The Making of Modern Drama
This module examines aspects of theatrical experimentation over the last century, and its impact on the contemporary stage. In addition to comparing the aims and achievements of different theatrical movements, students may undertake a creative project (e.g. writing a script or designing a stage-production) in response to what they have learned. 

Research Now I and II
This module recognizes the interest students have in the research culture and open environment that we have cultivated at YSJU. This allows final year students to respond to current and ongoing research projects within the lecturing team, building on their research skills and supporting the specific skills demanded of final-year work and dissertation modules.

American Radicals: Outside the Canon
This module will examine a selection of texts from twentieth century American literature and relate the works to their cultural, social and political backgrounds. The module will focus on texts that demonstrate formal innovation and experimentation, and will reflect the plurality of twentieth century American experience. Students might read Native American, African American, Chicana, Chinese-American texts alongside literature produced in the wake of radical social change such as Beat writing, Vietnam narratives, and responses to 9/11. 

Writing the Caribbean
This module will examine a range of texts from the Anglophone and Anglocreole Caribbean, a region that has produced two Nobel Prize winners in Literature (Derek Walcott & V.S. Naipaul). The aim is to introduce students to a range of writing from and about the Caribbean which reveal the longstanding global dimensions of this writing and the ways in which this is currently being marked and remembered. The close connections between Britain and the Caribbean will be a particular focus, both in a historical and contemporary context.

Gender and Sexualities
When it comes to issues of gender and sexuality, what is natural and what is cultural? How have gender debates informed popular culture and critical theory? How are different genders and sexualities presented in film and literature? And how do different cultural groups use popular culture and literature to reinforce, challenge, transgress or disrupt traditional gender expectations? Coming in the final semester of third year, this module challenges students to draw on all of the skills, theories and approaches they have rehearsed throughout the degree to confront, explore and interrogate the representation of gender roles and sexuality in popular culture.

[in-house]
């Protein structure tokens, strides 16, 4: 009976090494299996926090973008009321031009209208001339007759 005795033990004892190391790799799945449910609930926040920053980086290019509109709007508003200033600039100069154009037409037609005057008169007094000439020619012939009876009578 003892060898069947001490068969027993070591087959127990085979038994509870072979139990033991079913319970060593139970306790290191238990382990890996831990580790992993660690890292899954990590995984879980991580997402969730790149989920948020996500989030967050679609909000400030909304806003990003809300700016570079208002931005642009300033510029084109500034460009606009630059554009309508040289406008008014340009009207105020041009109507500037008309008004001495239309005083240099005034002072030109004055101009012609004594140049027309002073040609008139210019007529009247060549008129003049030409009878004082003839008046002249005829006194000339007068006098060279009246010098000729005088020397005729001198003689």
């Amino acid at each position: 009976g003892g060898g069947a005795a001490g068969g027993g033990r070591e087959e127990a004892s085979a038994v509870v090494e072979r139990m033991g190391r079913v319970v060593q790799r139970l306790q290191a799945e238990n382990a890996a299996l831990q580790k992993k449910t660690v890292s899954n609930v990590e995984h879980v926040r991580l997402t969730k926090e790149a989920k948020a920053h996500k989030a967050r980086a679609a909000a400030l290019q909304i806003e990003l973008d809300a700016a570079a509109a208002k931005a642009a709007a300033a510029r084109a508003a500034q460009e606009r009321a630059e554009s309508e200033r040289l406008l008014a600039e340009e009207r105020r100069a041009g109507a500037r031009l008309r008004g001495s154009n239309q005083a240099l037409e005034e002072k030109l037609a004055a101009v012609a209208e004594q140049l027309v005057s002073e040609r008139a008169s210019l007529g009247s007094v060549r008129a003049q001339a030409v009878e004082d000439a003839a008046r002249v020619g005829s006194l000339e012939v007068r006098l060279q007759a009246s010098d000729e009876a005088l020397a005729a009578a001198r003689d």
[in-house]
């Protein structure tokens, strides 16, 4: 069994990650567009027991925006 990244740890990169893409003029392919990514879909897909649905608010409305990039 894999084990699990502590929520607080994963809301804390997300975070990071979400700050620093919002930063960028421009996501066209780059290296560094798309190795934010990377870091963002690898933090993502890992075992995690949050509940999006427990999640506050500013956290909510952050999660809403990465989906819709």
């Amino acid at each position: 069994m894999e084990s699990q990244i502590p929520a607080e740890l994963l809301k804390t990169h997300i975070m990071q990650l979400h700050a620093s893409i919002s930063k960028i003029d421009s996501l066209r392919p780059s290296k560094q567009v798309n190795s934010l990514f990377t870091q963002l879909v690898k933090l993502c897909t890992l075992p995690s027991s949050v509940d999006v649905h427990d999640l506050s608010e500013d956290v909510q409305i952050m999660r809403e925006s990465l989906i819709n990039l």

Writing Genres
You will be encouraged to consider the historical, theoretical, cultural and political dimensions of genre, alongside developing knowledge of the conventions of specific genres. You will also be given the opportunity to critically explore differentiations between “high” and “low” culture. You will develop your understanding of the emergence of genres such as tragedy, satire and gothic, and the conventions of contemporary genres such as romance, horror, and noir.

Contemporary Writing 1: Innovation and Experimentation
This module provides the opportunity to study and develop creative work at the cutting-edge. You’ll look at writing that challenges the traditional boundaries of literature and is fresh, exciting and innovative. You’ll consider a broad range of materials and techniques that will help you to develop your own innovative creative practices.

Contemporary Writing 2: Literary and Publishing Culture Now
This module introduces a range of very contemporary publishing and literary cultures, with a view to helping you position your own work in the contemporary literary landscape. It also has a practical focus, and will help you to develop a professional portfolio that can be sued as a springboard after your degree course.